EDDL Technology Enhancements Debut At ISA EXPO 2004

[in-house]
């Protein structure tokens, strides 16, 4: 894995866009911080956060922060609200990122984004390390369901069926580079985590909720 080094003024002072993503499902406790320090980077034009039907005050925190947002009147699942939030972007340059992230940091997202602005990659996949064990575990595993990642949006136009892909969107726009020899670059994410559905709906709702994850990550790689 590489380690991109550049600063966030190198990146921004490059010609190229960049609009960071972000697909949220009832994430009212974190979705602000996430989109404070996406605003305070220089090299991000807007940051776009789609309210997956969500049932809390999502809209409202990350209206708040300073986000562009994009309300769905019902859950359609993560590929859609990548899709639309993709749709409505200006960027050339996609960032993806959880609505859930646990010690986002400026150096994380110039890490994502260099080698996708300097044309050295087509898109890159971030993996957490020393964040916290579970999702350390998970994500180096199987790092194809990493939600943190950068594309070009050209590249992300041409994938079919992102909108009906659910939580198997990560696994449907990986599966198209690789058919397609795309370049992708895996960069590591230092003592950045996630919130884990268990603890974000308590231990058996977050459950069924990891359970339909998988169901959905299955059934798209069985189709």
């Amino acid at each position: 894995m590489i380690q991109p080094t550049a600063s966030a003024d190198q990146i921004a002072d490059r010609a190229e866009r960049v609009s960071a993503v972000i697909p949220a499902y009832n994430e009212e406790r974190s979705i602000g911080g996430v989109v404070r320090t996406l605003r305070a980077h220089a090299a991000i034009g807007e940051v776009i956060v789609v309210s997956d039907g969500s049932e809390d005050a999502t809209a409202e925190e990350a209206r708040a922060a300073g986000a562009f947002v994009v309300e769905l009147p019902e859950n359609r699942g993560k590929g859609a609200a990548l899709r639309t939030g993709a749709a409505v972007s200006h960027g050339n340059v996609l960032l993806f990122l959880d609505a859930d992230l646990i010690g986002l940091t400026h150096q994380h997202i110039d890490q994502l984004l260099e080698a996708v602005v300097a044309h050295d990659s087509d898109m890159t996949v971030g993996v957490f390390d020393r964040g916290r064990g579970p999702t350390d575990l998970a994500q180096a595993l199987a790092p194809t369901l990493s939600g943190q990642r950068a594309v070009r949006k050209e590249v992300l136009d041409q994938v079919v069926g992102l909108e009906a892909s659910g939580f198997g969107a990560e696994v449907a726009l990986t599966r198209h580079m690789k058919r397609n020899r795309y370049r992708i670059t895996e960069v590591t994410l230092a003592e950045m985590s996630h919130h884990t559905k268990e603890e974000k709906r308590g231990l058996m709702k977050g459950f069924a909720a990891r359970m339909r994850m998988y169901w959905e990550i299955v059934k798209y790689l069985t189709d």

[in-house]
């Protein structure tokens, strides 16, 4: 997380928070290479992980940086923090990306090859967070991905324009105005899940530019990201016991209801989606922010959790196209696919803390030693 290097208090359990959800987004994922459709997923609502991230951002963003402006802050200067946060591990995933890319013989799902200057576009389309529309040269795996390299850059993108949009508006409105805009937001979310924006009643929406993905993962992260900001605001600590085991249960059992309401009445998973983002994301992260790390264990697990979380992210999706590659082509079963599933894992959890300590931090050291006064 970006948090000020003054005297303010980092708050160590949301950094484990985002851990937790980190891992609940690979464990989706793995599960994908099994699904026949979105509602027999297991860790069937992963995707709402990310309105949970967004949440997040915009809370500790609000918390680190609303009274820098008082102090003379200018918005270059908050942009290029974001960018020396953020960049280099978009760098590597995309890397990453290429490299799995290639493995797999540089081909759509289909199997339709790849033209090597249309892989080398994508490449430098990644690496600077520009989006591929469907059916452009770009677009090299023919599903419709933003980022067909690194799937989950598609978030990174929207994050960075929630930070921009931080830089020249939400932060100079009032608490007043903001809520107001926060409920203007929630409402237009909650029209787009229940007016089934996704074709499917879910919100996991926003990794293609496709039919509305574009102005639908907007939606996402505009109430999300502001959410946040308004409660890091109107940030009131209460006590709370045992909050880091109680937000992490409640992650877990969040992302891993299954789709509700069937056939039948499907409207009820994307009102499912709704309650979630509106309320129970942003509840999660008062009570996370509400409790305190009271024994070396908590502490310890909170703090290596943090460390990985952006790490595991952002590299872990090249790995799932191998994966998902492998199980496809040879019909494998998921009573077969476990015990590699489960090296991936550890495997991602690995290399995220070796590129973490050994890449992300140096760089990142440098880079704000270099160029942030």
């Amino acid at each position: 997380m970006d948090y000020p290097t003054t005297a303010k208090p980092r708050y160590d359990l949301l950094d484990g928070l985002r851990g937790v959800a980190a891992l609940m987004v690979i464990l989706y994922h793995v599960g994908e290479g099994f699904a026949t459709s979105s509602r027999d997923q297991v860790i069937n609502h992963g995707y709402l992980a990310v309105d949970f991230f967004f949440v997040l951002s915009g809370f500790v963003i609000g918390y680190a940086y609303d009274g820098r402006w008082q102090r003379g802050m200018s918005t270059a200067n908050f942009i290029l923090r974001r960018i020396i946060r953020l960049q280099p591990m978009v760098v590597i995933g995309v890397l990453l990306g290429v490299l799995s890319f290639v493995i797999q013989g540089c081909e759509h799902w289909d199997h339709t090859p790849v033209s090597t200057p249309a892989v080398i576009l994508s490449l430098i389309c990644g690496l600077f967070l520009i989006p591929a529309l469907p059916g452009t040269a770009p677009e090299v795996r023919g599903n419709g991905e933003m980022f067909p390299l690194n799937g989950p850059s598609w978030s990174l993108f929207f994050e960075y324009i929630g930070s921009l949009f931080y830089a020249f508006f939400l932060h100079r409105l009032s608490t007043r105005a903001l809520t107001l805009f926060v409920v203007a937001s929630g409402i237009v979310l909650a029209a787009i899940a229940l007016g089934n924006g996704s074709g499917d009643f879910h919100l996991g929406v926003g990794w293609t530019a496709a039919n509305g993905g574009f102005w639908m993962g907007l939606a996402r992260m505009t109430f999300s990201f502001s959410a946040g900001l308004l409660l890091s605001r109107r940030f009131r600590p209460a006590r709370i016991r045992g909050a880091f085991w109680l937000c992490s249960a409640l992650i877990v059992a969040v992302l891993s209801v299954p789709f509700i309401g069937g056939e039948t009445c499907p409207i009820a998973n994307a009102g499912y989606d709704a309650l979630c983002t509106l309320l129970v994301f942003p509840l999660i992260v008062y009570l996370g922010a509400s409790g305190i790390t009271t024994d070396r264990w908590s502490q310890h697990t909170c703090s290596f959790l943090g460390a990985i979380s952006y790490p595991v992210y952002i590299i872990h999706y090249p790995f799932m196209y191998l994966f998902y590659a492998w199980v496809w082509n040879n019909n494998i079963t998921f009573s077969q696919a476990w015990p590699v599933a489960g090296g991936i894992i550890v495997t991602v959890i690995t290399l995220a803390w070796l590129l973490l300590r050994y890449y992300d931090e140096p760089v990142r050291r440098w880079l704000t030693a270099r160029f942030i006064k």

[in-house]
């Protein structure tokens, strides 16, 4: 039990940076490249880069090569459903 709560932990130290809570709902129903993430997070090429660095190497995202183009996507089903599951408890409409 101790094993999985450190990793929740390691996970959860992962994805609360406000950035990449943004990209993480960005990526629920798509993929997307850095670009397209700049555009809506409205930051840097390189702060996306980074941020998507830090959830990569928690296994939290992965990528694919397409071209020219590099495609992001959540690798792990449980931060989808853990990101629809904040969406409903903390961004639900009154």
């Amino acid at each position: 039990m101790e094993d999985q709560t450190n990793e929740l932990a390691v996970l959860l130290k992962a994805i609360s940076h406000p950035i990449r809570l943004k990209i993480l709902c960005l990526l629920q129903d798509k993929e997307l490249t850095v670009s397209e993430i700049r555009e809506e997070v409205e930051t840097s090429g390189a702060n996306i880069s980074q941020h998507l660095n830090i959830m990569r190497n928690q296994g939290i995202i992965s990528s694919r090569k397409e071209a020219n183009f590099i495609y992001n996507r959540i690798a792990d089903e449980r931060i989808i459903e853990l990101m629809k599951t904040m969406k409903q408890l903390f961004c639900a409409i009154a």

Fieldbus Foundation demonstrates results of FF, HART and PNO cooperationHOUSTON, Texas, Oct. 5, 2004 The Fieldbus Foundation, conducting a press briefing at the ISA EXPO 2004 Exhibition & Conference in Houston, Texas, today outlined enhancements to the IEC 61804-2 Electronic Device Description Language (EDDL) standard, which includes the Device Description Language (DDL) used as an underlying technology in FOUNDATION fieldbus. A cooperation project to extend EDDL was undertaken by the Fieldbus Foundation, HART Communication Foundation (HCF) and PROFIBUS Nutzerorganisation e.V. (PNO).EDDL is a text-based language for describing the digital communication characteristics of intelligent devices and equipment parameters in an Operating System (OS) and Human-Machine Interface (HMI) neutral environment. The technology enables a Host System manufacturer to create a single engineering environment that can support any device, from any supplier, using any communications protocol, without the need for custom software drivers for each device type.Major automation equipment suppliers strongly support EDDL in its native form, and have played a key role in enhancing the technology. Siemens Automation & Drives Group and Emerson Process Management, for example, identified EDDL as the basis for future product developments. Siemens and Emerson will leverage the established EDDL technology already in use in millions of field devices worldwide.The EDDL cooperation project extended the concept of interoperability to the HMI and diagnostic data level with improved visualization and graphical features. Specific enhancements focused on device data organization, graphical visualization consistency, and support for persistent data storage. EDDL technology supports systems today that are backward compatible with the existing base. The recent enhancements will be incorporated into the respective FOUNDATION, HART and Profibus technologies.Recently, NAMUR, the end user association for chemical/pharmaceutical producers in Germany and other European countries, substantiated the goals of the cooperation project by specifying OS-independent technologies for Electronic Device Descriptions (EDDs). The NAMUR Recommendation NE 105, Specifications for Integrating Fieldbus Devices in Engineering Tools for Field Devices, included requirements for investment safety with fieldbus systems. According to NAMUR, end users should not be required to update their OS when integrating new field devices with new Device Descriptions (DDs), nor change DDs when implementing new OS versions. Additionally, OS and DD changes should not be required when updating a device integration tool.The NAMUR recommendation further addressed possible version conflicts between configuration tools and DDs. It specified that DDs be upward and downward compatible for device integration, and that configuration tools and framework applications also be upward compatible.Fieldbus Foundation President and CEO Richard Timoney said the NAMUR guidelines are well supported by the use of EDDL in its native form. NAMURs recommendations closely parallel the key benefits of EDDL technology, most notably, platform and protocol independence, and reliable device revision control, said Mr. Timoney. EDDL utilizes flat text files that can be read by any operating system. No patches or OS changes are required to read the EDD. Conversely, a change in the operating system does not require a change to the DD.He continued, Because EDDL is an open technology with international standard status, it can be easily and effectively applied to any device and any fieldbus protocol. EDDL enables a host system manufacturer to create a single engineering environment that can support any device, from any supplier, using any communications protocol, without the need for custom software drivers for each device type.Mr. Timoney added that EDDL technology enables end users to achieve unsurpassed levels of interoperability. EDDL provides the freedom to choose best-in-class automation products from the suppliers of your choice, delivers the power to integrate devices to achieve optimum control strategies, and allows easy and efficient system upgrades, he said. In addition, it provides consistency and ease of use when developing human interfaces across multiple systems and platforms.With EDDL used by millions of installed field instruments, it is the process industry standard for ensuring that information about intelligent field devices is consistently available for use by operators, engineers, and maintenance technicians. The technology was designed to eliminate the need for special, proprietary and operating system specific host application files. For end users, this means the same DD file is used with a large DCS as with a simple handheld configurator. Device developers are no longer required to develop, test and maintain different files to support different host applications. This eliminates the economic barriers for smaller device manufacturers to enter the fieldbus market. End users benefit from access to a wider range of instrumentation choices.About the Fieldbus FoundationThe Fieldbus Foundation is a not-for-profit corporation consisting of nearly 350 leading process and manufacturing automation companies worldwide whose major purpose is to provide an open and neutral environment for the development of an international, interoperable fieldbus. In this environment, end users, manufacturers, universities and research organizations are working together to develop the technology, provide development tools, support and training, coordinate field trials and demonstrations, and enable product interoperability. Visit their web site at www.fieldbus.org.
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